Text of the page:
This past weekend, we took my two sons, Liam and Waylan, to visit some family land outside of Joplin, Missouri.
The intent was to check out a place for a family get-together to celebrate October birthdays and have a small family reunion.
We did not plan to stay long, just check out the land and brainstorm how to set it up.
What started as: “Hey, let’s take a country drive“, turned into an epic adventure worthy of its own memory file.
Pin this for later…
Saturday, October 9, 2021 will live in my boys’ memories as one of the best days of their youth.
When we arrived at the dock, the boys saw the inviting paddle boat, begging to be out on the windy lapping waves. Justin, my fiancé, and Liam, my oldest son, cleaned out the boat and took her for a pleasure cruise while Waylan, my youngest son, and I sat on the dock watching them paddle their way around the intimate family lake.
The October sun was hot with a steady breeze in full swing. I took my shoes off, rolled up my jeans, and stuck my feet in the startlingly cold water. Waylan did the same. We sat for a few minutes soaking up the fall sun, beautiful view, and feel of the cold water on our toes.
I looked at my son’s feet and saw, in my mind’s eye, the baby I once held.
The tiny feet I kissed and tickled when he was just a roly-poly little guy, toddling around the living room of our family home.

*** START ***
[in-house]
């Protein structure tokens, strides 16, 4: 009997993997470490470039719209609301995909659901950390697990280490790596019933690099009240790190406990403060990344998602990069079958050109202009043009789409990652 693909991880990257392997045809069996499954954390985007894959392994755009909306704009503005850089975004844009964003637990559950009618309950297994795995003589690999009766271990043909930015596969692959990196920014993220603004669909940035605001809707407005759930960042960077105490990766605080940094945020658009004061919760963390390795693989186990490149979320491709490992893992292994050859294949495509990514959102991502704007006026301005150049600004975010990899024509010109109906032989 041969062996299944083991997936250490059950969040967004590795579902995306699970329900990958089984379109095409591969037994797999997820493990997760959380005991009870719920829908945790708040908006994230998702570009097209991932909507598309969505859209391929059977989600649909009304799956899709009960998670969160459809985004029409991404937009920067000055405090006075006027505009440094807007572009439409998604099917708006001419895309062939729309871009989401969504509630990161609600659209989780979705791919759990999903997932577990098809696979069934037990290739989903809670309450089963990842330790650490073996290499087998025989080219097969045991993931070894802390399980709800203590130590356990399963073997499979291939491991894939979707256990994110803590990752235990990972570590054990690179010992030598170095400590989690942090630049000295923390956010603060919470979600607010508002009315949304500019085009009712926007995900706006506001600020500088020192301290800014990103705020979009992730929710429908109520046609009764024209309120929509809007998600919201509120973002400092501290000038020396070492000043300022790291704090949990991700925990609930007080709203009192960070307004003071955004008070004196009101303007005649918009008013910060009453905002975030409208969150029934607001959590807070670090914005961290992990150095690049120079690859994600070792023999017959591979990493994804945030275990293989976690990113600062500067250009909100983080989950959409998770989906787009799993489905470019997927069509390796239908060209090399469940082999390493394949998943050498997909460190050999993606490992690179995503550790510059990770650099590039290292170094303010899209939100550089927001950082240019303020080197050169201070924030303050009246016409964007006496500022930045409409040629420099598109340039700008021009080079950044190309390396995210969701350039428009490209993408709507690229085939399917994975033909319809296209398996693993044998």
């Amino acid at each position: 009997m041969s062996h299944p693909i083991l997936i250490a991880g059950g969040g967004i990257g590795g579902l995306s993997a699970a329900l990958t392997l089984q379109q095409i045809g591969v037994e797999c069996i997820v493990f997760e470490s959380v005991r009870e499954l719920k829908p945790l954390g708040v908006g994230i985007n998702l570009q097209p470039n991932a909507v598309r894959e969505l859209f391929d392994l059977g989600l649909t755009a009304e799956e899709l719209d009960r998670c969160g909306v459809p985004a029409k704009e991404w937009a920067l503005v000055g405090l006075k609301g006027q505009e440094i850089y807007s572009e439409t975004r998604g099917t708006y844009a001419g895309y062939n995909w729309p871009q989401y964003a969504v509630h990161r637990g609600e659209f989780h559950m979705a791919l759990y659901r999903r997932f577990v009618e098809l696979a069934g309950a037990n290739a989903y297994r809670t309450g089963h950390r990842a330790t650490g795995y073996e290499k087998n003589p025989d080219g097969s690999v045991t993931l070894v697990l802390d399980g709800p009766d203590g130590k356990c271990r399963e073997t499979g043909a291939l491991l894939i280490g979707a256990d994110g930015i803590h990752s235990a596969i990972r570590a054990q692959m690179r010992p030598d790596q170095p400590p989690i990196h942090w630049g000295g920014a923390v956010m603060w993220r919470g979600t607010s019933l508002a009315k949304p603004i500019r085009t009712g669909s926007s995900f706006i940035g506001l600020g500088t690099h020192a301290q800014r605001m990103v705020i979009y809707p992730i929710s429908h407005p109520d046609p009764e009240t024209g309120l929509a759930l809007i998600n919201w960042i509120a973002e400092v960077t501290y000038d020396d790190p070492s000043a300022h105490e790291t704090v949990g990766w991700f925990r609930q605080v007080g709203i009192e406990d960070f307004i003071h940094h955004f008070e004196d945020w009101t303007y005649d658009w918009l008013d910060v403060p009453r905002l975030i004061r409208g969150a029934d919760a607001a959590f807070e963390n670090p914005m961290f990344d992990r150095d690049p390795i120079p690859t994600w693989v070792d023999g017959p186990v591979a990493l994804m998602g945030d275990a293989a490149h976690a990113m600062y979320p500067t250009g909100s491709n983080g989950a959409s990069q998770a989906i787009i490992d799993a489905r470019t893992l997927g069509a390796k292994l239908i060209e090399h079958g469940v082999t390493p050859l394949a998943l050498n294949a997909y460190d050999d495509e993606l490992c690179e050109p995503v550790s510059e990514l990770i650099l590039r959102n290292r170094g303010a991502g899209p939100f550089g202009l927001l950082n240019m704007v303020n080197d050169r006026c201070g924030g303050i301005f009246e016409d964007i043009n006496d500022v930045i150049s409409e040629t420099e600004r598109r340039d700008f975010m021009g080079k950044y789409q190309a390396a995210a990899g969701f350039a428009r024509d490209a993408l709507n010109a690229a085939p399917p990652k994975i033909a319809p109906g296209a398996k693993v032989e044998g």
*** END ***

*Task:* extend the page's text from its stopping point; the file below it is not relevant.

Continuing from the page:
Rapidly growing are those feet, along with the rest of my son.
Reminiscing about his journey thus far, at the rife old age of nine (minus two weeks), I contemplated the journey those growing feet would take him next.
After about five minutes, he asked if he could swim. Not prepared in the least with swimming trunks, fresh clothes, and a towel, it took less than ten seconds of staring at that adventurous, highly convincing little boy face, to give in.
Less than a minute later, he was standing, naked but for his undies, at the edge of the dock, planning his magical ascension into the turquoise water where my feet were still dangling in the sun.
When Liam saw his brother in the water, he could not get back to the dock quick enough to join in the autumn swimming hole fun.
The afternoon quickly passed by as both boys jumped, dove, and somersaulted their way into the chilly rippling water. They laughed, they screamed, they dared each other, and tried to out-do the other brother.
It was a joyful experience to watch. Boys being boys. No electronics in sight. Sheer excitement, adventure, and full appreciation for God’s marvelous playground.
It felt like the infamous good ole days I often read about, but seldom experience. Like I was sitting smack-dab in the middle of a Norman Rockwell painting; a mom dangling her feet in the water, watching her two boys on a rope swing, jumping into the water, wearing only their underwear, and a huge, excited smile on each of their innocent little boy faces.
The day was nearly perfect, but for the fact that it had to end.
We often plan for events in life to go perfectly.
I am finding, the older I get, that the best days spent, are often those with no agenda, where you spontaneously allow the day to unfold and surprise you with unchartered memory-making delight.